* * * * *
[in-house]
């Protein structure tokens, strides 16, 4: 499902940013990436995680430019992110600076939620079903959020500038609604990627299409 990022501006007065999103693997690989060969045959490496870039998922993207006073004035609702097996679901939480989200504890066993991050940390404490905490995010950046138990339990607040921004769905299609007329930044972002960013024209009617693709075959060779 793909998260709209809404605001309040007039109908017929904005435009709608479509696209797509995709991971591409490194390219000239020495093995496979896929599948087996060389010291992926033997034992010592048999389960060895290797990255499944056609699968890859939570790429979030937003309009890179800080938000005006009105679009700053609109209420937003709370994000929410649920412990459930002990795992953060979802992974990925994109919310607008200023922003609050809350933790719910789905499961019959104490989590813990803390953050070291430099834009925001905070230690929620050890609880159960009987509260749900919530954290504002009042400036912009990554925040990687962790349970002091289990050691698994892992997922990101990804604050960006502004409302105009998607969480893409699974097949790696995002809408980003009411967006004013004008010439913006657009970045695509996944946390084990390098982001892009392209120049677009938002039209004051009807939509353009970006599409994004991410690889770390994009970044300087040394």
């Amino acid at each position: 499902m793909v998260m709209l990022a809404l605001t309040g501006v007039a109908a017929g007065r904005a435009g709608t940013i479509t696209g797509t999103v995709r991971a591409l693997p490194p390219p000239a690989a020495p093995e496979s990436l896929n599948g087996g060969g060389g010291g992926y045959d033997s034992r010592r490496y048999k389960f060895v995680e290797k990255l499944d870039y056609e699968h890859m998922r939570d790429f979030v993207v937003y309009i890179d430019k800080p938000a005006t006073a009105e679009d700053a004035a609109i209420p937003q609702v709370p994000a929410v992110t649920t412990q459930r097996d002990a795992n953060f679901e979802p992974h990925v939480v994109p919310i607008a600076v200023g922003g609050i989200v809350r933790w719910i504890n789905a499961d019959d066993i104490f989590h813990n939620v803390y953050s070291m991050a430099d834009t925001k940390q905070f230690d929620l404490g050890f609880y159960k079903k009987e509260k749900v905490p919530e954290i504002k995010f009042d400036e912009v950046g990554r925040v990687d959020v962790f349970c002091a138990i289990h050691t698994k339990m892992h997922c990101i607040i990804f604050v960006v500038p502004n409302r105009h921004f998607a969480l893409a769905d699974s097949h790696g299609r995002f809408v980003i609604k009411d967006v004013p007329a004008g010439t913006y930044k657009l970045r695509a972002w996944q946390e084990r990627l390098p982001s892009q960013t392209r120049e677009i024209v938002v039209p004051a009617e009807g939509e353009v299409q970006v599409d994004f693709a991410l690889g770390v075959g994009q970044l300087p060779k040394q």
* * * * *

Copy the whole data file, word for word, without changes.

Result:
[in-house]
């Protein structure tokens, strides 16, 4: 499902940013990436995680430019992110600076939620079903959020500038609604990627299409 990022501006007065999103693997690989060969045959490496870039998922993207006073004035609702097996679901939480989200504890066993991050940390404490905490995010950046138990339990607040921004769905299609007329930044972002960013024209009617693709075959060779 793909998260709209809404605001309040007039109908017929904005435009709608479509696209797509995709991971591409490194390219000239020495093995496979896929599948087996060389010291992926033997034992010592048999389960060895290797990255499944056609699968890859939570790429979030937003309009890179800080938000005006009105679009700053609109209420937003709370994000929410649920412990459930002990795992953060979802992974990925994109919310607008200023922003609050809350933790719910789905499961019959104490989590813990803390953050070291430099834009925001905070230690929620050890609880159960009987509260749900919530954290504002009042400036912009990554925040990687962790349970002091289990050691698994892992997922990101990804604050960006502004409302105009998607969480893409699974097949790696995002809408980003009411967006004013004008010439913006657009970045695509996944946390084990390098982001892009392209120049677009938002039209004051009807939509353009970006599409994004991410690889770390994009970044300087040394």
């Amino acid at each position: 499902m793909v998260m709209l990022a809404l605001t309040g501006v007039a109908a017929g007065r904005a435009g709608t940013i479509t696209g797509t999103v995709r991971a591409l693997p490194p390219p000239a690989a020495p093995e496979s990436l896929n599948g087996g060969g060389g010291g992926y045959d033997s034992r010592r490496y048999k389960f060895v995680e290797k990255l499944d870039y056609e699968h890859m998922r939570d790429f979030v993207v937003y309009i890179d430019k800080p938000a005006t006073a009105e679009d700053a004035a609109i209420p937003q609702v709370p994000a929410v992110t649920t412990q459930r097996d002990a795992n953060f679901e979802p992974h990925v939480v994109p919310i607008a600076v200023g922003g609050i989200v809350r933790w719910i504890n789905a499961d019959d066993i104490f989590h813990n939620v803390y953050s070291m991050a430099d834009t925001k940390q905070f230690d929620l404490g050890f609880y159960k079903k009987e509260k749900v905490p919530e954290i504002k995010f009042d400036e912009v950046g990554r925040v990687d959020v962790f349970c002091a138990i289990h050691t698994k339990m892992h997922c990101i607040i990804f604050v960006v500038p502004n409302r105009h921004f998607a969480l893409a769905d699974s097949h790696g299609r995002f809408v980003i609604k009411d967006v004013p007329a004008g010439t913006y930044k657009l970045r695509a972002w996944q946390e084990r990627l390098p982001s892009q960013t392209r120049e677009i024209v938002v039209p004051a009617e009807g939509e353009v299409q970006v599409d994004f693709a991410l690889g770390v075959g994009q970044l300087p060779k040394q």